For a 2,000 pound family camper, however, the Santa Fe makes much more sense than a truck. It is more comfortable, more maneuverable, more fuel efficient, and is 100% up to the task. I pulled my camper over 6,000 kilometers in one trip and didn't burn a drop of oil or budge the temperature gauge. Doing the exact same trip with a similar trailer, however, my buddy's F-150 did manage to blow a spark plug nearly clear through the hood. ^_^

QUOTE (pen411 @ Jun 23 2010, 12:00 PM) index.php?act=findpost&pid=335545
I was thinking more along of the lines of how my 2.7l just feels underpowered for a vehicle that weighs 5300 lbs.
Your Santa Fe must have lead floor mats. My 3.3 AWD weighs a tick over 4,000 pounds. :huh:
 

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Doing the exact same trip with a similar trailer, however, my buddy's F-150 did manage to blow a spark plug nearly clear through the hood.


Don67
Your buddys F-150 would probably have blown the spark plug out even if he was just driving down the road empty. The crimp on the plug that holds the porcilan in probably had a flaw. Or the threads on the plug or in the head were damaged. Depending on where the plug failed.

Just my opinion. :whistling:
 

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QUOTE (dunmovin @ Jun 23 2010, 03:03 PM) index.php?act=findpost&pid=335598
Doing the exact same trip with a similar trailer, however, my buddy's F-150 did manage to blow a spark plug nearly clear through the hood.


Don67
Your buddys F-150 would probably have blown the spark plug out even if he was just driving down the road empty. The crimp on the plug that holds the porcilan in probably had a flaw. Or the threads on the plug or in the head were damaged. Depending on where the plug failed.

Just my opinion. :whistling:
Sounds like the Ford aluminium head problem. There wasn't enough threads to hold in the spark plug, and they would eventually blow out the plug, ripping out the threads. Some people had the heads replaced multiple times. Only happened on the big block Triton gasoline models for year range '97 to '03.
 

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Dunmovin & jsinton, you're both right. The Triton engine defect affected thousands of truck owners, whether they were towing or not. Just like GMC head gaskets, Dodge Ram transmissions, Nissan Titan axles, and Toyota Tacoma frames.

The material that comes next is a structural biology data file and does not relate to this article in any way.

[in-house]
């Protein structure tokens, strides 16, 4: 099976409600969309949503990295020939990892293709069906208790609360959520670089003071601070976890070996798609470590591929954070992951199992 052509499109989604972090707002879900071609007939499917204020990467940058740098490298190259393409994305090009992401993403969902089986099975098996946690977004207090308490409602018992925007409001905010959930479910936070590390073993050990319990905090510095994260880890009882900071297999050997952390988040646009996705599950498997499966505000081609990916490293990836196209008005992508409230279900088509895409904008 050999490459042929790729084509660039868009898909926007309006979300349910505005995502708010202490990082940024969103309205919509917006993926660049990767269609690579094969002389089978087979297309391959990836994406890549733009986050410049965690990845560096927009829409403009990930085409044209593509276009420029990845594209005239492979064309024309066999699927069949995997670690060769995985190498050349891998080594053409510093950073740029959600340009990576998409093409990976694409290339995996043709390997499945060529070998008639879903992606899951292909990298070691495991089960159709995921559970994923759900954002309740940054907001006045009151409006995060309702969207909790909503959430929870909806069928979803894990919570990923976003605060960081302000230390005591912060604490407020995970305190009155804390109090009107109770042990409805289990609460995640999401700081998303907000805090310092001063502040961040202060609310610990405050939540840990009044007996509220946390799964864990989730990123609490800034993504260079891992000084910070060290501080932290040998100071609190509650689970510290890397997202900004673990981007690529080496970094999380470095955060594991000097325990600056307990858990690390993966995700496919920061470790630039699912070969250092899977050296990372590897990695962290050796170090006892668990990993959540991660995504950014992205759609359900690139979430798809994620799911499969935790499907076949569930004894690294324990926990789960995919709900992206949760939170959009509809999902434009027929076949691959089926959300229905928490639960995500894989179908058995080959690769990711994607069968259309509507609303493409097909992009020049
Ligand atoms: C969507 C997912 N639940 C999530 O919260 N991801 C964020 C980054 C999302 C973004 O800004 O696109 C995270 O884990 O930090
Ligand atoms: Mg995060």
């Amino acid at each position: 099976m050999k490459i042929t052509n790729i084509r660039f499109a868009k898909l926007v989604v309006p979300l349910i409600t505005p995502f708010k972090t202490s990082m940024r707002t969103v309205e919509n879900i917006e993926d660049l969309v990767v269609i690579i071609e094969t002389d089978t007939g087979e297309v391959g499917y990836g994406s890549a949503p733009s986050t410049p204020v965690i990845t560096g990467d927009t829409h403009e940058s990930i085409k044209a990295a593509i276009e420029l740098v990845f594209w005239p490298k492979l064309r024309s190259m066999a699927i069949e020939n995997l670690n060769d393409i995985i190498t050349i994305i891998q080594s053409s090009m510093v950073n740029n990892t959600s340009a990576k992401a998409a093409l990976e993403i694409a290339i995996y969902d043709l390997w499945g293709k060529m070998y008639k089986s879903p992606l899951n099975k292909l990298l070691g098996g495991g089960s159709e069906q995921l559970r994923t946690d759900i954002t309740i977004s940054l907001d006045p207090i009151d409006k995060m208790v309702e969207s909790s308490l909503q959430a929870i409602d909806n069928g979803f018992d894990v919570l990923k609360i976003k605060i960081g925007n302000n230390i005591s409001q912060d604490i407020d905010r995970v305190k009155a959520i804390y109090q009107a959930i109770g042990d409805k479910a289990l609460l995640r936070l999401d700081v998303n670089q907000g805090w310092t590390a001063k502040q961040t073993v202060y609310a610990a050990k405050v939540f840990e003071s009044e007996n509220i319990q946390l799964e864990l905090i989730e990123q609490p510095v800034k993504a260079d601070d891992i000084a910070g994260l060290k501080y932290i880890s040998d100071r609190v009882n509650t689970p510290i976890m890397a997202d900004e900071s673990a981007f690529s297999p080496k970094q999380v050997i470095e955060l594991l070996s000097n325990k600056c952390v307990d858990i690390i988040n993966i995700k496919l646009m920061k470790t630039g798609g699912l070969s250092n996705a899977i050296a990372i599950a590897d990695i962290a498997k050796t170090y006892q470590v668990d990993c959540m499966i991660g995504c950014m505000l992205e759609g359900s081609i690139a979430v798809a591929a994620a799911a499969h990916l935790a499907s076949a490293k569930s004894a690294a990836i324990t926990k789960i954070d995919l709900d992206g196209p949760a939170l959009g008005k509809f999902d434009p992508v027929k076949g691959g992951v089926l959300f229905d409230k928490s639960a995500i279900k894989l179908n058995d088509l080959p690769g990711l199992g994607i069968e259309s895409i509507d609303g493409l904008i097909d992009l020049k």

My point is simply that being a "work truck" does not make a vehicle any tougher or more suitable for moderate towing applications. Buy a cattle hauler if you really need one, but for towing the family camper it's hard to beat a Santa Fe.

Getting back to the original post, I haven't seen any credible evidence that we will get a diesel in North America anytime soon. I'd love a diesel for towing purposes, but probably wouldn't buy one otherwise.
 

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QUOTE (Don67 @ Jun 24 2010, 06:36 AM) index.php?act=findpost&pid=335753
Dunmovin & jsinton, you're both right. The Triton engine defect affected thousands of truck owners, whether they were towing or not. Just like GMC head gaskets, Dodge Ram transmissions, Nissan Titan axles, and Toyota Tacoma frames.

My point is simply that being a "work truck" does not make a vehicle any tougher or more suitable for moderate towing applications. Buy a cattle hauler if you really need one, but for towing the family camper it's hard to beat a Santa Fe.

Getting back to the original post, I haven't seen any credible evidence that we will get a diesel in North America anytime soon. I'd love a diesel for towing purposes, but probably wouldn't buy one otherwise.
Having driven VW diesel Rabbits, Jettas, and Golfs for years, I'll go for a diesel whenever they market them here in the US. Granted, the fuel is higher per gallon, but the MPG and driveability more than balance it out, IMHO.